Click to read about the best places to eat on campus, freshman packing tips, and how to keep in touch with friends.

OPINION: Florida leaders need to address voter intimidation issue

Amid distrust in a fair election and a pandemic in full swing, many voters are left feeling worried about the legitimacy of the election, and it’s up to local leaders to fix it. SPECIAL TO THE ORACLE

Voters all over Florida are being intimidated at early voting locations, and the state government has yet to even address the issue as incidents keep piling up.

As voter intimidation becomes a big problem in this election, Florida should not only recognize that the issue is happening, but also encourage safe voting and take steps to make sure no voter is ever afraid to cast their ballots.

Reports of voter intimidation have been appearing all over the state. On Oct. 26, early voting locations in Lantana were met with Trump supporters yelling at supporters of former Vice President and Democratic presidential nominee Joe Biden from outside of the 150-foot radius set up around the polls where campaigning is prohibited.

Many voters have also been receiving emails warning those who haven’t voted yet to “vote for Trump or else.” The Washington Post said many of these emails were allegedly sent by the Proud Boys, a far-right extremist group, although the Director of National Intelligence John Ratcliffe later revealed the emails to be part of an Iranian voter intimidation scheme.

On Oct. 21, two people suspected of voter intimidation were wearing security uniforms at a downtown St. Pete early voting location with concerned staff members reporting that at least one of them was armed. Pinellas Supervisor of Elections Julie Marcus said the pair claimed they were hired by the Trump campaign, though this claim was denied by the campaign soon after.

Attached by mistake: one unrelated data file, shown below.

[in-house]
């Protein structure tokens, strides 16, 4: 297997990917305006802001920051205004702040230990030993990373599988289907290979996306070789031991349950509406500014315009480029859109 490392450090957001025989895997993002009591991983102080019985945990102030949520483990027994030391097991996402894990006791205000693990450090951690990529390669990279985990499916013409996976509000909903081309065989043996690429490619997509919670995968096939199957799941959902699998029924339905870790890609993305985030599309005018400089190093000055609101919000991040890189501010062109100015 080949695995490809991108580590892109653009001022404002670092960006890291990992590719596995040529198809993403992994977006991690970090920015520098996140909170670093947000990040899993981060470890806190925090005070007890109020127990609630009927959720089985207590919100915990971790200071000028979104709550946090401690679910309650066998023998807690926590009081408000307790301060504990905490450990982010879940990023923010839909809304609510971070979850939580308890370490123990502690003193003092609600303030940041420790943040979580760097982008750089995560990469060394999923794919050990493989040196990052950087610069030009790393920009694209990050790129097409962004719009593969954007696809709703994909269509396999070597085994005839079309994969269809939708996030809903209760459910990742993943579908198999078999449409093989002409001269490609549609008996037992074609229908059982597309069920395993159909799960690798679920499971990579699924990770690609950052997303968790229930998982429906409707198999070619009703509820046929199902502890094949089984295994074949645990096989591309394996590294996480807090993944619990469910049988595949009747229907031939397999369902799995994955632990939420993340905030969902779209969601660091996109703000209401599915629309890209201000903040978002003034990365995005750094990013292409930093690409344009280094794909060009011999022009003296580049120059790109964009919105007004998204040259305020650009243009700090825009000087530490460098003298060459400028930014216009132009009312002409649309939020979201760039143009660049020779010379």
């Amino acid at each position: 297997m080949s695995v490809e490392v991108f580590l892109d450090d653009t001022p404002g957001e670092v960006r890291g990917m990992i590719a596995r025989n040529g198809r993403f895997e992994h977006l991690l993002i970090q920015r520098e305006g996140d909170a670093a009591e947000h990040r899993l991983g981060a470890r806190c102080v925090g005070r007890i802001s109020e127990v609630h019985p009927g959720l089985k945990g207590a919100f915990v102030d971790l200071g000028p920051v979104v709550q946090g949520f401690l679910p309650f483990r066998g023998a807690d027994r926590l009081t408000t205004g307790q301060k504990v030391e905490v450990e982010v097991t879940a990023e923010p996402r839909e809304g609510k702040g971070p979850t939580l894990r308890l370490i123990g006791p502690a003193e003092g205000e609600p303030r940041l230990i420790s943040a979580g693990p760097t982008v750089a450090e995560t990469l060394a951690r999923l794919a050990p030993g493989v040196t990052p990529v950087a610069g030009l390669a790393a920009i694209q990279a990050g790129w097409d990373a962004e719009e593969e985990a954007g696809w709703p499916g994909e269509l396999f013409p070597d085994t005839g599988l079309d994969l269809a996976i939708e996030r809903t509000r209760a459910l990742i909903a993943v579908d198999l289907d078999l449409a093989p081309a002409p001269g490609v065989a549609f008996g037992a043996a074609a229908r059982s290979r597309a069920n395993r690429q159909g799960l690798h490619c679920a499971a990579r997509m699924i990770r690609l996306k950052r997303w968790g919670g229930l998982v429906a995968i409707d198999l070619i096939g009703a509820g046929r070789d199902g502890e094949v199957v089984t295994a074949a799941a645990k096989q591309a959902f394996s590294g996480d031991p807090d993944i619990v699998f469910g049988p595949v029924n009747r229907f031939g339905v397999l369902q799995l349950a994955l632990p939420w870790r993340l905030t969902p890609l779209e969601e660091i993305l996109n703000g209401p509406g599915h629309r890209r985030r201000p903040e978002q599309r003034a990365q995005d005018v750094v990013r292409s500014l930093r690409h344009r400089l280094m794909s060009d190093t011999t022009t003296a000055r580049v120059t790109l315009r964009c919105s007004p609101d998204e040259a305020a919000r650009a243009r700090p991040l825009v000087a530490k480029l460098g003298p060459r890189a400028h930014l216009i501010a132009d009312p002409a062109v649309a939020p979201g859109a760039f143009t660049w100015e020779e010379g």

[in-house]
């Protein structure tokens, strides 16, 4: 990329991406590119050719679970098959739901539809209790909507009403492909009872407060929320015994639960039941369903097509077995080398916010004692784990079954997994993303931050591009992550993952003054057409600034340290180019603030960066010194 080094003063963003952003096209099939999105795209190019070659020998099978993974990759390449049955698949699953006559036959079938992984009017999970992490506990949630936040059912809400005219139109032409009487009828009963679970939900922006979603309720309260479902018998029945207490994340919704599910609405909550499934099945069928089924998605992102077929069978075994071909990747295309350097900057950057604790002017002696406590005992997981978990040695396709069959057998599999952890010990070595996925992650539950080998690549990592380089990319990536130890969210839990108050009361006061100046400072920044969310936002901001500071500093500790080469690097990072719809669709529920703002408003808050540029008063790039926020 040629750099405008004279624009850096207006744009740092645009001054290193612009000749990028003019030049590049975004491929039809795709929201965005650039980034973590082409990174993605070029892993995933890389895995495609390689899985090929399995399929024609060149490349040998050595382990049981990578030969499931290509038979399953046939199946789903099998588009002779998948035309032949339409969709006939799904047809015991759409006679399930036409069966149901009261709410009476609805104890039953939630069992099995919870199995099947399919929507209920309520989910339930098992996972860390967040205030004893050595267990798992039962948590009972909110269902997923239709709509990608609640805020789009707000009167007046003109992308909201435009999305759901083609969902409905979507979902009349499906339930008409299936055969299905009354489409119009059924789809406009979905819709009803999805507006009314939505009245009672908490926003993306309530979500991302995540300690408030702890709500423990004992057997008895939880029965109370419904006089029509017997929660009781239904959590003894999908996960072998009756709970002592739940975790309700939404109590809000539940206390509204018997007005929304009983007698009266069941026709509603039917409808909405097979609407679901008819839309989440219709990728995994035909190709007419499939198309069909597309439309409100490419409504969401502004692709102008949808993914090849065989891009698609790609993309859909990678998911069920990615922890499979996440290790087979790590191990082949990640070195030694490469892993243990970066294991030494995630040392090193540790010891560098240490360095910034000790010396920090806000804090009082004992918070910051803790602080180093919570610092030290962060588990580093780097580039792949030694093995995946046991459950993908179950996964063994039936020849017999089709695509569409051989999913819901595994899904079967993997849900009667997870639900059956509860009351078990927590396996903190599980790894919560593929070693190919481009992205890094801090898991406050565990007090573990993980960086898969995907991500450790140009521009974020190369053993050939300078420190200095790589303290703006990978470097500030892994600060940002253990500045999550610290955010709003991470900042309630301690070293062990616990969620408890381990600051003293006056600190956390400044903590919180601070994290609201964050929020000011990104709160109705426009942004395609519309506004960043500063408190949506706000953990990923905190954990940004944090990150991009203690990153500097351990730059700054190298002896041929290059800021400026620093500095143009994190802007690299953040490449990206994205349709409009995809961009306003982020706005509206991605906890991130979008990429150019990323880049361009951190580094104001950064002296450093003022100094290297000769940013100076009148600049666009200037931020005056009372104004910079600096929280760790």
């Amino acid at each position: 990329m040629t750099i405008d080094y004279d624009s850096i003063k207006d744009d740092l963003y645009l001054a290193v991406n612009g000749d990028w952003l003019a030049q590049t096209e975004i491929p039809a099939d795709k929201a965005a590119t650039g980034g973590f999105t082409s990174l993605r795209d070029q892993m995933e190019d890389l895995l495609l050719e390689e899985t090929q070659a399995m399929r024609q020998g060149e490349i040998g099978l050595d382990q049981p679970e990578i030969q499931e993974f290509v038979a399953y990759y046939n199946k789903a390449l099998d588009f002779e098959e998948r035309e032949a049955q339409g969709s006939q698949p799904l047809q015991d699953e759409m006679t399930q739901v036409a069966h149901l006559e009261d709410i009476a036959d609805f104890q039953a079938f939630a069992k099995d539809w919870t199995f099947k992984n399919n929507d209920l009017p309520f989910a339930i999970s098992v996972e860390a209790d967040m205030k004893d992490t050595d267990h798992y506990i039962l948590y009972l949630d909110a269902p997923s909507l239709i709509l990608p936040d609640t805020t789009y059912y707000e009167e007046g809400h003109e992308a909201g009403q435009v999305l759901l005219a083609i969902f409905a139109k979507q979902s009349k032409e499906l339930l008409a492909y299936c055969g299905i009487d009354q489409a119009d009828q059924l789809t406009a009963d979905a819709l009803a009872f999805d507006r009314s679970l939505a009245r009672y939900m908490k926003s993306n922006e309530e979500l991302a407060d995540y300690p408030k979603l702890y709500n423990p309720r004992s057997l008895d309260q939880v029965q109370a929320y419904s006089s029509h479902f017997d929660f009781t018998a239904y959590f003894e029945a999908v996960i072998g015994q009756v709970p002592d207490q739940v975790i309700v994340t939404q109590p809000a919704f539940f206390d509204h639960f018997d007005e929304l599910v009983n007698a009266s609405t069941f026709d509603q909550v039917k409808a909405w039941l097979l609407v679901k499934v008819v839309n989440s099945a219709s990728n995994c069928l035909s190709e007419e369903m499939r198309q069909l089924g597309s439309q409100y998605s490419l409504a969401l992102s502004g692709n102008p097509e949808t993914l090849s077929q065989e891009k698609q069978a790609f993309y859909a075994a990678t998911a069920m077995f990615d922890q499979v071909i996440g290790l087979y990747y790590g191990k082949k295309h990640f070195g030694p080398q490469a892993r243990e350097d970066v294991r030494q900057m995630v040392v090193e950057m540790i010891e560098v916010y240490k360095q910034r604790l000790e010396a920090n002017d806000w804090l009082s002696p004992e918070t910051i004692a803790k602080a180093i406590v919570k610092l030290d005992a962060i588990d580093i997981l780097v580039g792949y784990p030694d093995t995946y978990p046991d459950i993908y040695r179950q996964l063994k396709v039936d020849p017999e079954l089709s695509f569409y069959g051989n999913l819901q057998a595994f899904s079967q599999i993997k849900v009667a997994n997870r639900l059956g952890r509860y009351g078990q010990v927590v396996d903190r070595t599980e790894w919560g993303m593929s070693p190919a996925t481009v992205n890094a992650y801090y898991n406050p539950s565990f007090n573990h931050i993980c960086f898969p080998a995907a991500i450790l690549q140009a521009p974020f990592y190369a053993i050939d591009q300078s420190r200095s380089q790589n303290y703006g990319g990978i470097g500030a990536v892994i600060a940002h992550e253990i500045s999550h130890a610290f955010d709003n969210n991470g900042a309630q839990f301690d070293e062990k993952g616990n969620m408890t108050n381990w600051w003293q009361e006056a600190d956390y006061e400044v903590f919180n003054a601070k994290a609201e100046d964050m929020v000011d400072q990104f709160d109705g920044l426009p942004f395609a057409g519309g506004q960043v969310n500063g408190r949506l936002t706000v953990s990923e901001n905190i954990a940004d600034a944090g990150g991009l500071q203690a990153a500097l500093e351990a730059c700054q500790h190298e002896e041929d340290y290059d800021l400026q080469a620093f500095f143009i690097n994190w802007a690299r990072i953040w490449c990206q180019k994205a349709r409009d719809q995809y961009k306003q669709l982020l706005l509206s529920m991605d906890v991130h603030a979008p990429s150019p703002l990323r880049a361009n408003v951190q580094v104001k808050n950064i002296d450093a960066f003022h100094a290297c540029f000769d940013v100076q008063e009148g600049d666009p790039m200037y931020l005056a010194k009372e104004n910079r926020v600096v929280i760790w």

A majority of citizens, and especially younger voters, are worried about the election next month, according to an August poll from NBC News that said 55% of people in the U.S. are not confident that the November election will be conducted fairly. 

To make matters worse, President Donald Trump’s son, Donald Trump Jr., has asked supporters to join the campaign’s poll-watching group called “Army for Trump” in a video he tweeted last month, calling on every “able-bodied man and woman” to join and help monitor early voting sites.

This is voter intimidation and suppression. When minorities arrive at polling locations and see armed individuals claiming to be a part of Trump’s army, they have reason to be scared. During Trump’s administration, hate crimes involving personal attacks motivated by bias or prejudice reached a 16-year high in 2018, according to The New York Times.

A few states have already taken steps to prevent it. Michigan Secretary of State Jocelyn Benson issued direction to local election clerks statewide to prohibit open carry of firearms on Election Day in polling places, clerk’s offices and absent voter counting boards to ensure Michigan voters feel safe to freely vote in their state, according to Michigan’s government website. 

Although the decision was blocked by Michigan’s courts for not following the proper procedure to enact such a law, the secretary of state’s bold move is admirable. While Florida has not made any official remark about the situation, voters can have some solace knowing that local groups are stepping up to be the change our state needs right now.

The Tampa Alumni Chapter of the Delta Sigma Theta Sorority organized a “Parade to the Polls” to promote safe and healthy voting during this time of uncertainty. Its president, Tayanna Richardson, wanted to give voters the confidence to go out and vote.

“We are promoting healthy voting in the middle of this pandemic,” Richardson told Channel 8 News on Oct. 24. “We wanted to mobilize a large-scale event that allows the community to see the importance of voting.” 

Almost 150 cars full of voters were able to make it to polling locations and vote over the weekend thanks to the local organization.

Acts like this draw a distinct contrast to groups that set out to intimidate voters. This is how members of political groups and local leaders should be acting to ensure that everyone in their community gets the chance to vote. We need to make sure that nothing gets in the way of voters casting their ballots from now until Nov. 3.